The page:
In the great panoramas of his final decade boundaries disappear completely in an enveloping continuum of light, air and water. Although nature was always his starting point, Monet now no longer painted directly from the motif but worked in his studio, relying on memory and his profound visual knowledge of his garden. Trails and dabs of paint, and dragged and scumbled surfaces imbue these canvases with a lyrical expressiveness that looks forward to the great abstract artists of the 20th century and remind us how misguided it is to pigeonhole Monet as exclusively an artist of the 19th century. Freed from the need to depict individual plants, his art in his final years acquired an immense painterly freedom and is, in a way, about art itself. Yet, at the same time, Monet’s passion for gardening was undiminished to the end. We learn from a journalist visiting him in the last year of his life that he had just received water lily bulbs from Japan and was waiting for a delivery of expensive seeds that would produce brilliantly coloured flowers. After all, as Monet claimed: ‘My garden is my most beautiful work of art.’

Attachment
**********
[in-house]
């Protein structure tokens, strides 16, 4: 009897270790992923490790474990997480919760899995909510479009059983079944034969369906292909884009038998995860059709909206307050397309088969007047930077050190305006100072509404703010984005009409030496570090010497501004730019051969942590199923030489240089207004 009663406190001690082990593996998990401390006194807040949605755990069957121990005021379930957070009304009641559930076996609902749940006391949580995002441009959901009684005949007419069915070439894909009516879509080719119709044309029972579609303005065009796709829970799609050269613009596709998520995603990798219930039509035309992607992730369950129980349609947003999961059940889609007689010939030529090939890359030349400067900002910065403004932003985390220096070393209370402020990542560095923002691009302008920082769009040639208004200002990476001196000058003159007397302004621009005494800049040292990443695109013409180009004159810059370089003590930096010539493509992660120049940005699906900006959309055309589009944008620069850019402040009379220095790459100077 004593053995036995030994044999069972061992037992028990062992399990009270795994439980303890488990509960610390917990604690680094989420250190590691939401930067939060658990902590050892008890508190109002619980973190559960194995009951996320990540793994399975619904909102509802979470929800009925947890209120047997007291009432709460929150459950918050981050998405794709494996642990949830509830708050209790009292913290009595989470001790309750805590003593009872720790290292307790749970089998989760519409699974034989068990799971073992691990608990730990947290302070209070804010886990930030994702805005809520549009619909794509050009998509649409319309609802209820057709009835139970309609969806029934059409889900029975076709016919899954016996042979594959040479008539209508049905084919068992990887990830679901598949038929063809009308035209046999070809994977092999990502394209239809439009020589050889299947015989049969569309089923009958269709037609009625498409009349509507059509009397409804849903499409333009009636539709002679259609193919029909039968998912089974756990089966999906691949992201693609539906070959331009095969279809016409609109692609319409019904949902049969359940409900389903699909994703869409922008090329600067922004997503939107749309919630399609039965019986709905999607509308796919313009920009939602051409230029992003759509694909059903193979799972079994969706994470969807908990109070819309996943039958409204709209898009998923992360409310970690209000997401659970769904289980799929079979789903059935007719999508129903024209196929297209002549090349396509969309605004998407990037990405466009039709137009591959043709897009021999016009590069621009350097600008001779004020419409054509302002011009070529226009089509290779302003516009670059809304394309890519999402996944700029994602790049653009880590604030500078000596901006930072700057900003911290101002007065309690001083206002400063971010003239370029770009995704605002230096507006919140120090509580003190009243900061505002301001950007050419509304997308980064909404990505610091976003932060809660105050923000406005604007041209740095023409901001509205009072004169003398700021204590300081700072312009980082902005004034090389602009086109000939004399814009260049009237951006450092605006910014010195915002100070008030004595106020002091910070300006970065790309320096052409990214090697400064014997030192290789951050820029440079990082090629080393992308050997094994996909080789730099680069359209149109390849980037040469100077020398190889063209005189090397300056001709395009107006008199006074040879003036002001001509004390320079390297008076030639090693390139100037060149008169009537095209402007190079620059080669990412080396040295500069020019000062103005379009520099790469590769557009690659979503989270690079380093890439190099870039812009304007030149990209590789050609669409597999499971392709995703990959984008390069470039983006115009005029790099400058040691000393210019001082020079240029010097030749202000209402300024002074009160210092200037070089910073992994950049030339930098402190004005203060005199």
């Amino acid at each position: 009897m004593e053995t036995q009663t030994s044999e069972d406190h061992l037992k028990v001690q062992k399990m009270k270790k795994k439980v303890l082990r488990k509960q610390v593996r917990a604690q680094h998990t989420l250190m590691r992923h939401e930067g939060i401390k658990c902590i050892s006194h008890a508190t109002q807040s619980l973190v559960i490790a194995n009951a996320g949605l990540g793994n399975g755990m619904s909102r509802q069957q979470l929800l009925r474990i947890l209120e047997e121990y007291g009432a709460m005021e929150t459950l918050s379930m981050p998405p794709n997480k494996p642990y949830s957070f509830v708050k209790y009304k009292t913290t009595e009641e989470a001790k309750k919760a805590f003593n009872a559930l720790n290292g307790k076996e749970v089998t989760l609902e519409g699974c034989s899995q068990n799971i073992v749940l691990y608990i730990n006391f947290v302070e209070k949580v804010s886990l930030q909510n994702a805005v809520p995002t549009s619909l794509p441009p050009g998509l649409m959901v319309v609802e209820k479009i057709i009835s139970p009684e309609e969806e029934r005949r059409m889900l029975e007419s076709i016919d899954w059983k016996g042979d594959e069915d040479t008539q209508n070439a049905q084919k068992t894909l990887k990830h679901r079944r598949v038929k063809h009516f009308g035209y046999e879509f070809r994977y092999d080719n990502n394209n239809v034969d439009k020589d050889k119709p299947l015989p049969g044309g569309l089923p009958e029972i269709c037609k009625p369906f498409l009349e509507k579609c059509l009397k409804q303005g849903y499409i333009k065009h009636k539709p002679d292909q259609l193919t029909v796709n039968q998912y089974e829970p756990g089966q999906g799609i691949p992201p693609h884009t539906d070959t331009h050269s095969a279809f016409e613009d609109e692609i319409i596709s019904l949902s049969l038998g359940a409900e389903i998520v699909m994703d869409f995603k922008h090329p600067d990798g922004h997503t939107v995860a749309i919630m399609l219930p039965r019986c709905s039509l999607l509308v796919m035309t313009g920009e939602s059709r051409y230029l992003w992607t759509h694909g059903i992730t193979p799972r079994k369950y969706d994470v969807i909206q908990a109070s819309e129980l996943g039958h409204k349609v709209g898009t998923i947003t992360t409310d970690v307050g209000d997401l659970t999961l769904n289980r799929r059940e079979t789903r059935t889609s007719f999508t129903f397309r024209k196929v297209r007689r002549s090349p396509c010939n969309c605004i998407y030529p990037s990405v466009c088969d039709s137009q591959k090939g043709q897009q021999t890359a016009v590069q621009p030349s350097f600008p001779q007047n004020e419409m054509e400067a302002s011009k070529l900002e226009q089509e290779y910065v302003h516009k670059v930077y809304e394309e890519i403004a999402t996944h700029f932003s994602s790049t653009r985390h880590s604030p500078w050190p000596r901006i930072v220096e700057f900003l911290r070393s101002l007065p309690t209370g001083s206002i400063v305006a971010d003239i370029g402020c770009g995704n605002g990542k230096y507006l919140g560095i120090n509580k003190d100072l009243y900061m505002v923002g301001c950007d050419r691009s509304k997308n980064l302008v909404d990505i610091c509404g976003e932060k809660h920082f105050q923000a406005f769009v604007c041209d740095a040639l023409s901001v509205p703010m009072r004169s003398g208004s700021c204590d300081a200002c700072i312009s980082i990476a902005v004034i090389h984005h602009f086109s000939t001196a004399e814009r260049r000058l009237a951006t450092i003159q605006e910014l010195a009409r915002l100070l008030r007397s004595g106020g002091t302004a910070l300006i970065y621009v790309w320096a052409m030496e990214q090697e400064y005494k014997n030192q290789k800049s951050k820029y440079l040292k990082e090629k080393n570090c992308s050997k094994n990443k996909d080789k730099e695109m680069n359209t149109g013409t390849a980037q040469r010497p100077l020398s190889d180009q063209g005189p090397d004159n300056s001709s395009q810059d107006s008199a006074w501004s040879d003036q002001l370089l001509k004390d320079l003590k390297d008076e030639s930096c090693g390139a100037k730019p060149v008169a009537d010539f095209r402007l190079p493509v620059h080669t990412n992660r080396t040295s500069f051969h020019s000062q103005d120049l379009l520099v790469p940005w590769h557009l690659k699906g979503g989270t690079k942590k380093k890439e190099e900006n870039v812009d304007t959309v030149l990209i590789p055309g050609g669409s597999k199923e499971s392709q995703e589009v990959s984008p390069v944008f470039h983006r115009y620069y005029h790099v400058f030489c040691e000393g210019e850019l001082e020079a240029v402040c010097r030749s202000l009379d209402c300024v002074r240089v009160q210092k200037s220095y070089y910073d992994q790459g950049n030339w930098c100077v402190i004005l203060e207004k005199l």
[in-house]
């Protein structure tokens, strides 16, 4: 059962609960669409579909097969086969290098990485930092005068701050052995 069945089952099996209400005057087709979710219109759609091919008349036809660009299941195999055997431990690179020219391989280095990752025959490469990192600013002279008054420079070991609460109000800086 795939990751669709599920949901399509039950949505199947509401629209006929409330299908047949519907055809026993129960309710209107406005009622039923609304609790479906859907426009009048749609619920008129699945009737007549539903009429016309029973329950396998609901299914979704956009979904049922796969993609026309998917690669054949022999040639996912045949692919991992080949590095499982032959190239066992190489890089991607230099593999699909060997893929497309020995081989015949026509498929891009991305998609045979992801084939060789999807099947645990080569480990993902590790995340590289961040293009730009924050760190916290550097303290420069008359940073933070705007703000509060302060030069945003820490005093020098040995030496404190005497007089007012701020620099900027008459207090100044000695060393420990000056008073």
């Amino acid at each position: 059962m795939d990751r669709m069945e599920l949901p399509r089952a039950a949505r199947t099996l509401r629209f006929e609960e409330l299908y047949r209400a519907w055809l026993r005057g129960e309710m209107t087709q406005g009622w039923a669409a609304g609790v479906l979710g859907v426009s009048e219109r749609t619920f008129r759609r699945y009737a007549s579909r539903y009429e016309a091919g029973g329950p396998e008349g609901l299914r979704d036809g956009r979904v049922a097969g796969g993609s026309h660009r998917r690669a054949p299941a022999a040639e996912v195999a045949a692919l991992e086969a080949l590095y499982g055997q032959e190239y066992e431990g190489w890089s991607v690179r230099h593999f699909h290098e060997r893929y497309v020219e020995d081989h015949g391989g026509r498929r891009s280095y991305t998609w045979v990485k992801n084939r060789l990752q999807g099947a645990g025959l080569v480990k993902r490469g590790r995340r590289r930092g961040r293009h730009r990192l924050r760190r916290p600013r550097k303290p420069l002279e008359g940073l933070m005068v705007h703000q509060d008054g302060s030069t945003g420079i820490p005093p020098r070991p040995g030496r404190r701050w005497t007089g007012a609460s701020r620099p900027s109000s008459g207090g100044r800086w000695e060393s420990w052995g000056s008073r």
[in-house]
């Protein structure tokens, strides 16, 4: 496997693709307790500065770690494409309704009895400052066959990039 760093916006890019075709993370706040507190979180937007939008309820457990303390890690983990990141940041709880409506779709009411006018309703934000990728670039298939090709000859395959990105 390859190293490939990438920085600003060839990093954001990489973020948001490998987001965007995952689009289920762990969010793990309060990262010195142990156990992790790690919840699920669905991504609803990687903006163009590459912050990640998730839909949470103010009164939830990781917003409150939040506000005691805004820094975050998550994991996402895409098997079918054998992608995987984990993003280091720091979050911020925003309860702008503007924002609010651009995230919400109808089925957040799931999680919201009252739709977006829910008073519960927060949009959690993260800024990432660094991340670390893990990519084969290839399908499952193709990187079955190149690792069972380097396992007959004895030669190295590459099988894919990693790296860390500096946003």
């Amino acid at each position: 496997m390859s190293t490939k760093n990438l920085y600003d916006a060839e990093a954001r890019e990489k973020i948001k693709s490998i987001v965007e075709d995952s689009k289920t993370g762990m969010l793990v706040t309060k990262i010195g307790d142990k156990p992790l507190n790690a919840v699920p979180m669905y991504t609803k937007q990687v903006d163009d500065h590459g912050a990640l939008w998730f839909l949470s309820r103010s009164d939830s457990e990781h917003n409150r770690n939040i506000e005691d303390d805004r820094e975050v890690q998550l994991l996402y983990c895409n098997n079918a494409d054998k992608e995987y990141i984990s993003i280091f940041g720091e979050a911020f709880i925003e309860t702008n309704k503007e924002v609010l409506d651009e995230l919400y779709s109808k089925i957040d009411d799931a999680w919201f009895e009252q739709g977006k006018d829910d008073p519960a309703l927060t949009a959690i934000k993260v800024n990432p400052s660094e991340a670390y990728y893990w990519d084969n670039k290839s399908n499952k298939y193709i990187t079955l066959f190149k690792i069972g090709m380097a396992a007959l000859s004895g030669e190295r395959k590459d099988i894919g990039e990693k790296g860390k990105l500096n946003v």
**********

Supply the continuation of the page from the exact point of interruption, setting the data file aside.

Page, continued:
Painting the Modern Garden: Monet to Matisse is open from 30th Jan–20th April 2016 and is co-organised by the Royal Academy of Arts and the Cleveland Museum of Art. This is an abridged version of an article that was first published in the Winter 2015 issue of RA Magazine.
JM Finn & Co has been a Premier Corporate member of the Royal Academy since 2012.